A Note From A Laid-Off RFT Employee Who Refuses to Leave

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The author of this piece, doing some stupid shit back in October that would never fly at any institution but the RFT. - THEO WELLING
  • THEO WELLING
  • The author of this piece, doing some stupid shit back in October that would never fly at any institution but the RFT.

Yesterday was a very bad day.

Several of my coworkers and I all awoke to news that we would be laid off as efforts to contain that goddamned coronavirus increasingly cripple St. Louis' economy. As bans against gatherings cause restaurants and bars across the metro area to close up shop, those same establishments are unable to purchase the ads that keep us afloat.

In addition, those bans have hurt the paper's other primary revenue stream, which comes through throwing events, which obviously is something that we can't do now either.

Taken together, COVID-19 is, as my (now former) editor put it, a "nearly perfect weapon against alternative weeklies."



So seven of us were told not to report to work any further. In the age of coronavirus we couldn't even head to a bar and drown our sorrows together, so instead a bunch of us all video-conferenced our own Irish wake, drinking alone in our homes but together through our computers. The headache I feel this morning serves as proof that those sorrows were thoroughly drowned, albeit digitally.

But as the ibuprofen started to kick in today and I regained the use of some of my broken faculties, I came to a decision: I'm just not gonna stop. At this point I don't care if I get paid or not for doing it. The work the RFT does is more important than ever right now as we are facing down a threat the likes of which none of us have ever seen before. Local journalism is as necessary as it ever was, and frankly doubly so at this exact moment. If there's anything I can do to keep the public informed or entertained, I'm going to do it.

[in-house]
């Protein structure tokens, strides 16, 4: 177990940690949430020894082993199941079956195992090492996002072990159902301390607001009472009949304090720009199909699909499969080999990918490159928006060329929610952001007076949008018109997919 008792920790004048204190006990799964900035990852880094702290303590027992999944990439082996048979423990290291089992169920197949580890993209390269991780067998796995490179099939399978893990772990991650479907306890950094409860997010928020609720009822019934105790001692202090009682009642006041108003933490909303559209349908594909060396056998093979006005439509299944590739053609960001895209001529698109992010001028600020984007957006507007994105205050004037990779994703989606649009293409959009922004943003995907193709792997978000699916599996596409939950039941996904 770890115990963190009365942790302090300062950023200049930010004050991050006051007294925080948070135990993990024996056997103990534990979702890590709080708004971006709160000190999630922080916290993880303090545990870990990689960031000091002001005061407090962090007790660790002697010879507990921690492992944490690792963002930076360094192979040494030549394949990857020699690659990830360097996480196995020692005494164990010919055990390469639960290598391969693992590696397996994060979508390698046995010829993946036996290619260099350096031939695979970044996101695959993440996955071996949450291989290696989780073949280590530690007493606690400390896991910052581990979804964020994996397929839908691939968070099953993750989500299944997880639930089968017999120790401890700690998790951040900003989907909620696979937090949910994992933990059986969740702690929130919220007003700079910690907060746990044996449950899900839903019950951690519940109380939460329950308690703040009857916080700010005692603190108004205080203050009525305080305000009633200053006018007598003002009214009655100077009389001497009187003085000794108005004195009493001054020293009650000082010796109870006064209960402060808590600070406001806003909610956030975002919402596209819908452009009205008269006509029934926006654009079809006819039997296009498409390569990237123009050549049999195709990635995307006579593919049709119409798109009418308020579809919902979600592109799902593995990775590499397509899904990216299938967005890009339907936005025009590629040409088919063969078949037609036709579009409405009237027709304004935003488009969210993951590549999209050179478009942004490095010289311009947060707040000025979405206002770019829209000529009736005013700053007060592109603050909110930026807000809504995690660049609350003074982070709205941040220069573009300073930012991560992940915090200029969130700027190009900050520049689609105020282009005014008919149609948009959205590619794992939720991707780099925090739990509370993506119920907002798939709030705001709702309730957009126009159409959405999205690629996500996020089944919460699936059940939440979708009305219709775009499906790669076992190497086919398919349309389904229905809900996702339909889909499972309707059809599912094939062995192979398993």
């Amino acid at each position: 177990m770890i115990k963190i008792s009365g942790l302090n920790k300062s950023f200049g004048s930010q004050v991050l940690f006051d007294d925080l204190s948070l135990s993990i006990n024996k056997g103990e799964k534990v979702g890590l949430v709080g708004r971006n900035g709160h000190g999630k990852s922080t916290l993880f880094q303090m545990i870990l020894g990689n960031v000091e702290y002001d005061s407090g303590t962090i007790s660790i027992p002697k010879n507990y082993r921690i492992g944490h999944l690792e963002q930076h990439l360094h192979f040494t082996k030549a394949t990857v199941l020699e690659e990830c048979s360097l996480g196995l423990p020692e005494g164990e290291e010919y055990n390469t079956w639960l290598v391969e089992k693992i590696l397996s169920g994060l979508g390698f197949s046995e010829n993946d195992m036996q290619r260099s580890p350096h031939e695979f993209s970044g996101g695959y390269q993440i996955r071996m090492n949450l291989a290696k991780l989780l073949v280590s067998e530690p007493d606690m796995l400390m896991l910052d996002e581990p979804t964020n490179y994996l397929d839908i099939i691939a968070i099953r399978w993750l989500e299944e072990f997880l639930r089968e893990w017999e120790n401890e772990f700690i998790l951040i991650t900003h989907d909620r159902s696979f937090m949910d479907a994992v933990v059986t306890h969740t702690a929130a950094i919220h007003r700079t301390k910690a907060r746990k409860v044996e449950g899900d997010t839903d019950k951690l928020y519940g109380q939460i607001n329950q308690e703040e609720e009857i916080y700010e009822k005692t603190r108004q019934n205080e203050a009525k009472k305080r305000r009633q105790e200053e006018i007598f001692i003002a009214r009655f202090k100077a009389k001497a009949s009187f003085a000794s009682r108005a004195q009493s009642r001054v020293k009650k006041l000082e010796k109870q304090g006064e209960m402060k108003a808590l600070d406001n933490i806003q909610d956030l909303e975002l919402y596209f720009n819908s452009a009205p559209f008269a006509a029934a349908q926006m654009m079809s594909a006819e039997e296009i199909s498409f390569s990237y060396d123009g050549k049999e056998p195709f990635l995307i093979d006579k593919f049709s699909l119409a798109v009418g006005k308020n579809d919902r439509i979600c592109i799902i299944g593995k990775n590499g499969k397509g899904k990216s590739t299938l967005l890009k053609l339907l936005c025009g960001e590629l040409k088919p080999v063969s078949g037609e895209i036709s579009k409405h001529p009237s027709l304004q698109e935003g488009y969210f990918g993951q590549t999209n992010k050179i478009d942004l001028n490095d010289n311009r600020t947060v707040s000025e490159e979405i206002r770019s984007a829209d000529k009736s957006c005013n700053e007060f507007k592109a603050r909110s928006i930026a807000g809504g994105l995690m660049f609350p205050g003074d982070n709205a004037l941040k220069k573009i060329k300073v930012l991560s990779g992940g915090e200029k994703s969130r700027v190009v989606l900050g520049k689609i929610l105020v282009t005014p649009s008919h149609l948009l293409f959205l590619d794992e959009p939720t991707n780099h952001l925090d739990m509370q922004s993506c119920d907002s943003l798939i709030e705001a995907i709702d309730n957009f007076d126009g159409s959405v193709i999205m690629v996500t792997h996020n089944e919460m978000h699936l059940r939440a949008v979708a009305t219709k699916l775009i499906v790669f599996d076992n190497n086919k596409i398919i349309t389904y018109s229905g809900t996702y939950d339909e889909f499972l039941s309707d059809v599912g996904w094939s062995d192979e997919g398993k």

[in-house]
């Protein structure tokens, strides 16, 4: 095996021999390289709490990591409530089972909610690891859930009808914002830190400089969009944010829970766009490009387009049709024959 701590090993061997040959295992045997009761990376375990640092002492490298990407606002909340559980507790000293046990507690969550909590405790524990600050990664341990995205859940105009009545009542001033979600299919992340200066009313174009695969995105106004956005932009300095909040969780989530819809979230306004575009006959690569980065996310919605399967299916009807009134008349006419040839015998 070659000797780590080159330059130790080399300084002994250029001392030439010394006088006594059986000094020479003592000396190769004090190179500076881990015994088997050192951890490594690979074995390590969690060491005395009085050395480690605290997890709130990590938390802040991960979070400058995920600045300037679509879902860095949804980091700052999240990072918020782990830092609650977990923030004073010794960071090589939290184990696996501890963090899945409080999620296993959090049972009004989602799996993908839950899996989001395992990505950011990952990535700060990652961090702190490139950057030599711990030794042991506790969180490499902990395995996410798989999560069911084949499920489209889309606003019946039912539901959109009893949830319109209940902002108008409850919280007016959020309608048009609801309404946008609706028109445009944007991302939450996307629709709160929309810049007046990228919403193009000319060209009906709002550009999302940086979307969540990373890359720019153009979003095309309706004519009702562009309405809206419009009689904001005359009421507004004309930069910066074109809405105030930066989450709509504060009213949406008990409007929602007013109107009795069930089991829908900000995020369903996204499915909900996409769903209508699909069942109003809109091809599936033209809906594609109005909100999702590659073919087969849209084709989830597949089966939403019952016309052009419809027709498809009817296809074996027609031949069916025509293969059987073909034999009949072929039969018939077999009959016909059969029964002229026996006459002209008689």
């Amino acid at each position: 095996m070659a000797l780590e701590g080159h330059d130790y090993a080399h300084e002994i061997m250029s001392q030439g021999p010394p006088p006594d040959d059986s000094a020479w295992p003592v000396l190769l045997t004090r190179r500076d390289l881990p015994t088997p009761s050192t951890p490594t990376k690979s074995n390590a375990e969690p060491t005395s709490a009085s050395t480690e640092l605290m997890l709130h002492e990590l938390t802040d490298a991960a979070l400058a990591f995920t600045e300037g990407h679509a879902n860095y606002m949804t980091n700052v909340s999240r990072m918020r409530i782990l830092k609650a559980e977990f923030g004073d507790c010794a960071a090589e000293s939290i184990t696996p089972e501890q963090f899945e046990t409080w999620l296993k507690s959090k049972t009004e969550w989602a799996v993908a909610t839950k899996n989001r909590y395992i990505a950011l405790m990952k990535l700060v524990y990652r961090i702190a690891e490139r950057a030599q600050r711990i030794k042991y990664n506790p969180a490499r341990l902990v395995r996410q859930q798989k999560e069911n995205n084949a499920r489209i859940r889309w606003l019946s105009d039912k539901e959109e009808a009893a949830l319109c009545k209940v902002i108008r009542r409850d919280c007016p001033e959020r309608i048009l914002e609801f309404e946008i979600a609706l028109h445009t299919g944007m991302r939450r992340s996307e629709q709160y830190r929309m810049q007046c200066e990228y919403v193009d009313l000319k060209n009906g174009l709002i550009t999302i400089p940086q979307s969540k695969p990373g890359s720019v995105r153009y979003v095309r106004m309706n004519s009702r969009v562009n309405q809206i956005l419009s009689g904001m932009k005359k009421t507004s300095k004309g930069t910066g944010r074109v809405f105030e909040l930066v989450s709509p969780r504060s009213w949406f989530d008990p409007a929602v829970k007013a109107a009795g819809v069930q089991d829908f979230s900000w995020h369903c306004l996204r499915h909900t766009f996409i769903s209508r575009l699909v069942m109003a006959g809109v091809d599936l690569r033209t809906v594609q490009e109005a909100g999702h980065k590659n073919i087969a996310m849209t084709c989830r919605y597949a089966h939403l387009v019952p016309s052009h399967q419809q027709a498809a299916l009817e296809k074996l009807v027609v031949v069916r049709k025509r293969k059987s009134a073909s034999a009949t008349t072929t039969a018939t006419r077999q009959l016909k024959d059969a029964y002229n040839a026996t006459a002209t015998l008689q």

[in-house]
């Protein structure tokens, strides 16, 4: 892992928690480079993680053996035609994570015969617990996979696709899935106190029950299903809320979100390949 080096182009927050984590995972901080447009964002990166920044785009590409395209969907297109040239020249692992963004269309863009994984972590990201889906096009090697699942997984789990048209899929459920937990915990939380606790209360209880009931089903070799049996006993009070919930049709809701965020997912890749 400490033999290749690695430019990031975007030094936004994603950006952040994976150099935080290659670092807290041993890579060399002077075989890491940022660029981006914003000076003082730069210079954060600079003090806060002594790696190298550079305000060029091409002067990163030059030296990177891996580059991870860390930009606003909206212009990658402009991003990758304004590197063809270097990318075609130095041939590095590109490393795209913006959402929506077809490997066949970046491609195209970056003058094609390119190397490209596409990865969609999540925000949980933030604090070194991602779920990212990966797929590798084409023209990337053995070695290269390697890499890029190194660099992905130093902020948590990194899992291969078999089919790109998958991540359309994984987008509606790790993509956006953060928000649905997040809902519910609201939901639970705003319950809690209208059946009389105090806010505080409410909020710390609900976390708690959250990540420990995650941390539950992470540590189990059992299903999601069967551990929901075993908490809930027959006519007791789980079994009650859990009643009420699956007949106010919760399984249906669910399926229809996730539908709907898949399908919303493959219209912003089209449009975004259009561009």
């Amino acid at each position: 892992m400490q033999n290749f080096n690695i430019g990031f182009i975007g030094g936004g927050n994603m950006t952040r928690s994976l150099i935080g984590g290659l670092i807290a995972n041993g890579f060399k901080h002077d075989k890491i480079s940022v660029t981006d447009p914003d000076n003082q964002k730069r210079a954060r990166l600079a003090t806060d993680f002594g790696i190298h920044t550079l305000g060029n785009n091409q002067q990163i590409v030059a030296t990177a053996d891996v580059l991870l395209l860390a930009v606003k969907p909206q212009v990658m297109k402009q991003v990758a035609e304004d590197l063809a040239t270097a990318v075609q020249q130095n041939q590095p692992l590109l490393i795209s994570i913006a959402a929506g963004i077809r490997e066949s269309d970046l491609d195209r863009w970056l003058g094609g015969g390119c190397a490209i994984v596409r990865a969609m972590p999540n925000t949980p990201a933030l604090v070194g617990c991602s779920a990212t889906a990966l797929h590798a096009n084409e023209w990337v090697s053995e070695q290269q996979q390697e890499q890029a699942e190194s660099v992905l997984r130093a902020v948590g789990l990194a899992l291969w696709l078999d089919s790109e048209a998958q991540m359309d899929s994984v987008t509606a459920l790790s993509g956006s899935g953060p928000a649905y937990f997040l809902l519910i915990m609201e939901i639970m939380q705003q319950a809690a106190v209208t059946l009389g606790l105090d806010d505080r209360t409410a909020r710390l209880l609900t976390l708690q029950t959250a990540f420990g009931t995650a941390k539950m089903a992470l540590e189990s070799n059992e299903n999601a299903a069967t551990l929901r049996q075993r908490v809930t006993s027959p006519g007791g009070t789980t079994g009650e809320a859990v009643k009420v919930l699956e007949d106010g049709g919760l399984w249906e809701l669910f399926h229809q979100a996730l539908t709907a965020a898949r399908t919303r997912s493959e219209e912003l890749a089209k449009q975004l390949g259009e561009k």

It should also be noted that I am a largely unhireable moron who has never made a resume in my life and whose greatest journalistic asset is a hot dog costume (though I would argue I use that asset to decent effect), so it's unlikely I'm gonna get hired on anywhere else anytime soon anyway. So fuck it. They're gonna have to take all the passwords away from me if they want me to stop.

My fellow furloughed co-workers are all extremely capable and hireable, by contrast, and you should consider them for your organization if you have jobs that need filled. Liz Miller is a whip-smart, impossibly organized and hilarious leader; Paul Friswold is one of the funniest and most knowledgeable human beings I've ever met and no slouch with the pen himself; Danny Wicentowski is a legitimately fearless reporter and unstoppable force of fucking nature; and Evan Sult's graphic design abilities and artistic vision are breathtaking to behold. Cheryl Baehr is an incredibly talented writer with a preternatural ability to tell human stories through a food lens and remember every ingredient in a dish. Hire these people.

As for me, I'm either going down with the ship dressed up like a hot dog or I'm gonna help it claw its way back until the day I can suddenly, hopefully, maybe, collect a check again.

I'd greatly prefer the latter. If you agree and you have a dollar or two to give to make sure one of St. Louis' most vital and entertaining journalistic institutions is able to stay afloat in these extremely difficult times, please consider donating here.

In the meantime, stay safe out there, and take care of each other. We're gonna get through this together, but only if we choose to be kind.

Daniel Hill was the RFT's music editor until yesterday, and now he just refuses to leave. Follow him on Twitter at @rftmusic.
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